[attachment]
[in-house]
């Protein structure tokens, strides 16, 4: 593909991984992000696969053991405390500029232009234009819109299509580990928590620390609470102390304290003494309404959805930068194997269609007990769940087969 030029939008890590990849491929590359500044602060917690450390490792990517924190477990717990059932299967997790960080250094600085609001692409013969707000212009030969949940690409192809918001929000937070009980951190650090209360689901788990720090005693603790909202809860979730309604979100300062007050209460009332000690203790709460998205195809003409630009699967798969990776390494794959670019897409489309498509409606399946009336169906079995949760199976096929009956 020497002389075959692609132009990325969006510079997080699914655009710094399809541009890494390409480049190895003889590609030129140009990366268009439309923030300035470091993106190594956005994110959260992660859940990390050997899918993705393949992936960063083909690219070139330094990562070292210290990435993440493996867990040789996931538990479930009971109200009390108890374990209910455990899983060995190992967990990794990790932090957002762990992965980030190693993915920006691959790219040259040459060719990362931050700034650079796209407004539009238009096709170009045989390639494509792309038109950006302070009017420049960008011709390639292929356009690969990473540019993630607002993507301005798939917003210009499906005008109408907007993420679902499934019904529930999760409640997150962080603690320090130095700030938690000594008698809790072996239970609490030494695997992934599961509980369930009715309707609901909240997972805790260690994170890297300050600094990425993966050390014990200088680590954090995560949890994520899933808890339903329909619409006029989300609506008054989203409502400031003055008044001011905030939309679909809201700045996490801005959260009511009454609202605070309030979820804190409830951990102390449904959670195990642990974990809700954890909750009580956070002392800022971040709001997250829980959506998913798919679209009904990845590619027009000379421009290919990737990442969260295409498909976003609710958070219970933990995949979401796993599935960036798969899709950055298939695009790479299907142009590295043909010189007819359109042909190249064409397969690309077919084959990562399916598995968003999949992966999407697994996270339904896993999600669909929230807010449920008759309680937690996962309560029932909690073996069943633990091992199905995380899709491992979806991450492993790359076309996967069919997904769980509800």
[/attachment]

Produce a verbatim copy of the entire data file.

[in-house]
């Protein structure tokens, strides 16, 4: 593909991984992000696969053991405390500029232009234009819109299509580990928590620390609470102390304290003494309404959805930068194997269609007990769940087969 030029939008890590990849491929590359500044602060917690450390490792990517924190477990717990059932299967997790960080250094600085609001692409013969707000212009030969949940690409192809918001929000937070009980951190650090209360689901788990720090005693603790909202809860979730309604979100300062007050209460009332000690203790709460998205195809003409630009699967798969990776390494794959670019897409489309498509409606399946009336169906079995949760199976096929009956 020497002389075959692609132009990325969006510079997080699914655009710094399809541009890494390409480049190895003889590609030129140009990366268009439309923030300035470091993106190594956005994110959260992660859940990390050997899918993705393949992936960063083909690219070139330094990562070292210290990435993440493996867990040789996931538990479930009971109200009390108890374990209910455990899983060995190992967990990794990790932090957002762990992965980030190693993915920006691959790219040259040459060719990362931050700034650079796209407004539009238009096709170009045989390639494509792309038109950006302070009017420049960008011709390639292929356009690969990473540019993630607002993507301005798939917003210009499906005008109408907007993420679902499934019904529930999760409640997150962080603690320090130095700030938690000594008698809790072996239970609490030494695997992934599961509980369930009715309707609901909240997972805790260690994170890297300050600094990425993966050390014990200088680590954090995560949890994520899933808890339903329909619409006029989300609506008054989203409502400031003055008044001011905030939309679909809201700045996490801005959260009511009454609202605070309030979820804190409830951990102390449904959670195990642990974990809700954890909750009580956070002392800022971040709001997250829980959506998913798919679209009904990845590619027009000379421009290919990737990442969260295409498909976003609710958070219970933990995949979401796993599935960036798969899709950055298939695009790479299907142009590295043909010189007819359109042909190249064409397969690309077919084959990562399916598995968003999949992966999407697994996270339904896993999600669909929230807010449920008759309680937690996962309560029932909690073996069943633990091992199905995380899709491992979806991450492993790359076309996967069919997904769980509800």